WASHINGTON, D.C. -The latest blow to U.S. egg supplies (that have not fully recovered from disruptions brought on by the pandemic) is the worst outbreak of HPAI in years. At least 11 million layers have been lost in recent weeks. With USDA reporting new cases almost daily in South Dakota and other states and depopulation of operations ranging from in the tens of thousands to more than 5.3 million birds, estimating the total expected losses is challenging.
The most recent USDA weekly shell egg demand indicator shows about five days of inventory are currently on hand, which normally suggests a tight, but not alarmingly tight supply. However, it does not appear that supplies will be able to accommodate the reduction in layers as a result of HPAI outbreaks, especially at a regional level.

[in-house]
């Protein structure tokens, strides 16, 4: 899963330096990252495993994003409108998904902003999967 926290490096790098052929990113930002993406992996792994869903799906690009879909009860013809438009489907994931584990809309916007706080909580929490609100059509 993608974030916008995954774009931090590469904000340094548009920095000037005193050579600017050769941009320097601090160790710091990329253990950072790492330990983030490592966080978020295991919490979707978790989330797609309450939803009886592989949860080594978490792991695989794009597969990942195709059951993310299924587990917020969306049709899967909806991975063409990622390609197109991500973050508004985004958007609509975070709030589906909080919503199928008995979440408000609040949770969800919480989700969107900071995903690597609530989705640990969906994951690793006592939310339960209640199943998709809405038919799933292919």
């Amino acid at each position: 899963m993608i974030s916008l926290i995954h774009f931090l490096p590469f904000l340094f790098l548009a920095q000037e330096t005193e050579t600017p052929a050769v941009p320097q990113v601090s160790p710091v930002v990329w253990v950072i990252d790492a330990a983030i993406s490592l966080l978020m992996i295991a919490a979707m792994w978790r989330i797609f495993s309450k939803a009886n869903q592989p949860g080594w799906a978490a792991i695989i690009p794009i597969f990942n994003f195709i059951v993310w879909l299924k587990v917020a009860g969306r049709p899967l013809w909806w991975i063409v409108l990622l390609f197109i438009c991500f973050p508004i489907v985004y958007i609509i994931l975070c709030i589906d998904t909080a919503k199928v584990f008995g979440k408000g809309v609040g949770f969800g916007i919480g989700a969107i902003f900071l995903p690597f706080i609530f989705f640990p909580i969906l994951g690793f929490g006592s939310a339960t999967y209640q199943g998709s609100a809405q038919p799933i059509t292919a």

Current supply pressures coincide with typical in-store grocery features ahead of Easter celebrations. With eggs serving a dual purpose of both decoration and cooking supply, retailers typically rely on eggs as a loss-leader. Market forces result in seasonally higher wholesale values for shell eggs ahead of Easter, but with the tight supply situation now exacerbated by flock reductions, prices are above fundamental ceilings. Consumers are likely to absorb some of the cost increases as they seek to fill their baskets with eggs prior to Easter.